A taxing time for David Cameron

The revelations in the Panama Papers are dizzying — one complex story after another emerging from an inconceivably huge data dump.
Which is why the questions around David Cameron’s tax affairs have dominated the headlines — it’s so much easier to understand.
It’s barely a revelation, though, that the Prime Minister is a wealthy man from a wealthy background.
If any scandal lurks here, it’s that Mr Cameron’s made so many elementary political blunders — indicative of the extent to which his eye is off the ball.
Slowly, the full situation was dragged out of Downing Street, from its insistence this was all a “private matter” on Monday to Thursday’s admissions that the Prime Minister had, months before entering Downing Street, sold investments worth £30,000.
You might imagine the Prime Minister would by then have decided to leave out nothing that could cause further headlines. Until the weekend brought news of a £200,000 gift from his mother, on top of a £300,000 inheritance from his late father — structured in such a way that the sums are unlikely to be taxed.
It’s important to point out no laws have been broken, and at no time has anyone lied about Mr Cameron’s finances. The sins are of omission — releasing only as much information as was felt essential, until more was dragged out the next day.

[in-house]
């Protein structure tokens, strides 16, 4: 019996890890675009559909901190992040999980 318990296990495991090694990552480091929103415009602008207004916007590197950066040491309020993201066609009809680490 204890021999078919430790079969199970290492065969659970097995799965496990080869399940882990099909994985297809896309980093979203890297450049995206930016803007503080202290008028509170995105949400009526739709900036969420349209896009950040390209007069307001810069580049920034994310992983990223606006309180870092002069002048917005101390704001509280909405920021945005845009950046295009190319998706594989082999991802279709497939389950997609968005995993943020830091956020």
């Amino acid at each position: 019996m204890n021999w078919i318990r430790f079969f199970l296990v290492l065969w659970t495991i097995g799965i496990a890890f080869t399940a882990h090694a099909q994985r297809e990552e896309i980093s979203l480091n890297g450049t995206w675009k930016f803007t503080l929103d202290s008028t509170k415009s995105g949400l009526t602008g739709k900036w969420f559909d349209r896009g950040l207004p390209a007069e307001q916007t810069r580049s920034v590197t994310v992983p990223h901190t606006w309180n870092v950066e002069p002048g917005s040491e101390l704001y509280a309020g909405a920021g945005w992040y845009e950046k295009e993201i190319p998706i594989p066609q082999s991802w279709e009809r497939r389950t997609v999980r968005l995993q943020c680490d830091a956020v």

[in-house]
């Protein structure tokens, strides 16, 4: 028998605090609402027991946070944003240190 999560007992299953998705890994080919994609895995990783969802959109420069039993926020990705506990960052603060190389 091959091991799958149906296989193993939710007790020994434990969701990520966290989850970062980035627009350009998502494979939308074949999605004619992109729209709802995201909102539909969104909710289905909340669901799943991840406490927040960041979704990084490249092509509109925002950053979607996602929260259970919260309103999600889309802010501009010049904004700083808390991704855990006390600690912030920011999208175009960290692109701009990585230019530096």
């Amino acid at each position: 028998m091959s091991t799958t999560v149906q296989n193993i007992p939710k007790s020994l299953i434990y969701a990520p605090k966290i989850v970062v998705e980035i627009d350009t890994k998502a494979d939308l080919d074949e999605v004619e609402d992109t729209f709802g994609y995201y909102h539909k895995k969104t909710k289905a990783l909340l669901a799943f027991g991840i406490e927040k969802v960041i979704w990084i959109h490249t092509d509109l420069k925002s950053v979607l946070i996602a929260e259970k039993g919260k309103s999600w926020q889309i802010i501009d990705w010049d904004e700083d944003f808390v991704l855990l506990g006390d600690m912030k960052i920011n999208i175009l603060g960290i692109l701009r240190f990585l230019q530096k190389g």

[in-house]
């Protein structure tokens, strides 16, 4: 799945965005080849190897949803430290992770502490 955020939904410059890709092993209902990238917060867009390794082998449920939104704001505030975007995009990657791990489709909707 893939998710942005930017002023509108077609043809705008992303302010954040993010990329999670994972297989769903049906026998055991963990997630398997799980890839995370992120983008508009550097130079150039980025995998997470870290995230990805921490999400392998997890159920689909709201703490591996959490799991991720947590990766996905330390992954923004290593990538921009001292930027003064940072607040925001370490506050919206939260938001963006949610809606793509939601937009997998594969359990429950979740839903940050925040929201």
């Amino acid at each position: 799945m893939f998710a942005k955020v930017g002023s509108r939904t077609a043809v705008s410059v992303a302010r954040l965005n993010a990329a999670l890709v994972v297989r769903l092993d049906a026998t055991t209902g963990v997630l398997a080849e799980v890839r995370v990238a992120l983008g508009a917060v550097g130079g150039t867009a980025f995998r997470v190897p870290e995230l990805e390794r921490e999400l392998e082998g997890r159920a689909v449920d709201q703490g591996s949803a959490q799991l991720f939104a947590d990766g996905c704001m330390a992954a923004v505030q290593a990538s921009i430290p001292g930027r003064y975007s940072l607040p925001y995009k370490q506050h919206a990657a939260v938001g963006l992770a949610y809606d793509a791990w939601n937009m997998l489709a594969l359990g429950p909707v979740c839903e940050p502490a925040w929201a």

But the David Cameron of two years ago would have recognised the damage this would do — how easily it conformed to the narrative of a rich, privileged man with no understanding of the struggles of ordinary people.
As with almost everything else at the moment — it’s all down to the EU referendum.
That debate is sucking all the oxygen from the room, so completely dominating opinion that the Prime Minister and his advisors are stumbling from one mishandled press release to the next.
It’s also soured the mood inside the Conservative Party, with rival factions in no mood to be helpful to each other. At the very time he needs all the friends he can muster, Mr Cameron may find some of his own colleagues less than supportive.
Is this the end for David Cameron? Probably not. But it’s a sign of a leader starting to drift towards the exit door.
Win or lose in June, there’ll be more of these kind of problems, as the Conservatives look beyond their current leader, to consider what — or who — might come next.
 


There'll be more on the tax row in the next episode of political podcast Party Games. You can listen, and subscribe here.